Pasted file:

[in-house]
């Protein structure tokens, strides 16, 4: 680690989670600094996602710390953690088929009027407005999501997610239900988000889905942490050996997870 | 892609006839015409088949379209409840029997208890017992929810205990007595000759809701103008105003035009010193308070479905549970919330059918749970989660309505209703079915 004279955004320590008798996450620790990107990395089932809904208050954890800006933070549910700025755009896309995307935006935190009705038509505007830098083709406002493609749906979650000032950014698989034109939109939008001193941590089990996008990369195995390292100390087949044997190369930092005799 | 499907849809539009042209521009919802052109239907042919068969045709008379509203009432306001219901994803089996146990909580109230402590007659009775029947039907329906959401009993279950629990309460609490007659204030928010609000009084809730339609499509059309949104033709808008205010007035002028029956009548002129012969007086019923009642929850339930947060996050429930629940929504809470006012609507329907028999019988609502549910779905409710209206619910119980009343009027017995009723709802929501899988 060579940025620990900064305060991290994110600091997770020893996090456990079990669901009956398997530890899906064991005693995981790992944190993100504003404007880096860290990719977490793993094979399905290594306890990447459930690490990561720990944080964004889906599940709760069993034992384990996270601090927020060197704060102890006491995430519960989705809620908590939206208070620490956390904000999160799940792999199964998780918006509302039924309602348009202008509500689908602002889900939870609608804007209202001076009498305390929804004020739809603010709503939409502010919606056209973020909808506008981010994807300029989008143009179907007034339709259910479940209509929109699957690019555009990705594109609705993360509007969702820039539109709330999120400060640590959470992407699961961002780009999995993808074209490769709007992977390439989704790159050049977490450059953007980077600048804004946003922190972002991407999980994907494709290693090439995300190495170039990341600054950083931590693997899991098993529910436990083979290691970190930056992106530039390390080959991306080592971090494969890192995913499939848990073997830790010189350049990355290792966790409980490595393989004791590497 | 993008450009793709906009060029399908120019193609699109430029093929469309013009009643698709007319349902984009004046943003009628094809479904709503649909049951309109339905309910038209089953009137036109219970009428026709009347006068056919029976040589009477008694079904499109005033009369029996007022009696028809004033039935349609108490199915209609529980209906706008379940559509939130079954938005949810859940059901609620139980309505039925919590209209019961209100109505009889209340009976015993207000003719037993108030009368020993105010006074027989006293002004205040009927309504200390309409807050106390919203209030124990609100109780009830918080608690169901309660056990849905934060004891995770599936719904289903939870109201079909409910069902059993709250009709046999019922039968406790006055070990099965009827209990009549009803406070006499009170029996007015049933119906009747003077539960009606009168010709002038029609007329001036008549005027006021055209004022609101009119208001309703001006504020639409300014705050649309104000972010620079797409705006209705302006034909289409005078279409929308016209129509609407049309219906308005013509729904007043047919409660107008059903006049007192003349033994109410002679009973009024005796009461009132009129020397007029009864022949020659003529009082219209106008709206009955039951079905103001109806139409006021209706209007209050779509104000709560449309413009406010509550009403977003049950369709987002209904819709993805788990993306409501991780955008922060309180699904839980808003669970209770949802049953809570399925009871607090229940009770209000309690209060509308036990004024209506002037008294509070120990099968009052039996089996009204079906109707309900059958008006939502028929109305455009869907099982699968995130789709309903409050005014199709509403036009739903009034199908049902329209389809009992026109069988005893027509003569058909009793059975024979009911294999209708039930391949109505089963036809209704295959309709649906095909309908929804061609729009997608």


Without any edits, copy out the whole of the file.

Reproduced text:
[in-house]
């Protein structure tokens, strides 16, 4: 680690989670600094996602710390953690088929009027407005999501997610239900988000889905942490050996997870 | 892609006839015409088949379209409840029997208890017992929810205990007595000759809701103008105003035009010193308070479905549970919330059918749970989660309505209703079915 004279955004320590008798996450620790990107990395089932809904208050954890800006933070549910700025755009896309995307935006935190009705038509505007830098083709406002493609749906979650000032950014698989034109939109939008001193941590089990996008990369195995390292100390087949044997190369930092005799 | 499907849809539009042209521009919802052109239907042919068969045709008379509203009432306001219901994803089996146990909580109230402590007659009775029947039907329906959401009993279950629990309460609490007659204030928010609000009084809730339609499509059309949104033709808008205010007035002028029956009548002129012969007086019923009642929850339930947060996050429930629940929504809470006012609507329907028999019988609502549910779905409710209206619910119980009343009027017995009723709802929501899988 060579940025620990900064305060991290994110600091997770020893996090456990079990669901009956398997530890899906064991005693995981790992944190993100504003404007880096860290990719977490793993094979399905290594306890990447459930690490990561720990944080964004889906599940709760069993034992384990996270601090927020060197704060102890006491995430519960989705809620908590939206208070620490956390904000999160799940792999199964998780918006509302039924309602348009202008509500689908602002889900939870609608804007209202001076009498305390929804004020739809603010709503939409502010919606056209973020909808506008981010994807300029989008143009179907007034339709259910479940209509929109699957690019555009990705594109609705993360509007969702820039539109709330999120400060640590959470992407699961961002780009999995993808074209490769709007992977390439989704790159050049977490450059953007980077600048804004946003922190972002991407999980994907494709290693090439995300190495170039990341600054950083931590693997899991098993529910436990083979290691970190930056992106530039390390080959991306080592971090494969890192995913499939848990073997830790010189350049990355290792966790409980490595393989004791590497 | 993008450009793709906009060029399908120019193609699109430029093929469309013009009643698709007319349902984009004046943003009628094809479904709503649909049951309109339905309910038209089953009137036109219970009428026709009347006068056919029976040589009477008694079904499109005033009369029996007022009696028809004033039935349609108490199915209609529980209906706008379940559509939130079954938005949810859940059901609620139980309505039925919590209209019961209100109505009889209340009976015993207000003719037993108030009368020993105010006074027989006293002004205040009927309504200390309409807050106390919203209030124990609100109780009830918080608690169901309660056990849905934060004891995770599936719904289903939870109201079909409910069902059993709250009709046999019922039968406790006055070990099965009827209990009549009803406070006499009170029996007015049933119906009747003077539960009606009168010709002038029609007329001036008549005027006021055209004022609101009119208001309703001006504020639409300014705050649309104000972010620079797409705006209705302006034909289409005078279409929308016209129509609407049309219906308005013509729904007043047919409660107008059903006049007192003349033994109410002679009973009024005796009461009132009129020397007029009864022949020659003529009082219209106008709206009955039951079905103001109806139409006021209706209007209050779509104000709560449309413009406010509550009403977003049950369709987002209904819709993805788990993306409501991780955008922060309180699904839980808003669970209770949802049953809570399925009871607090229940009770209000309690209060509308036990004024209506002037008294509070120990099968009052039996089996009204079906109707309900059958008006939502028929109305455009869907099982699968995130789709309903409050005014199709509403036009739903009034199908049902329209389809009992026109069988005893027509003569058909009793059975024979009911294999209708039930391949109505089963036809209704295959309709649906095909309908929804061609729009997608």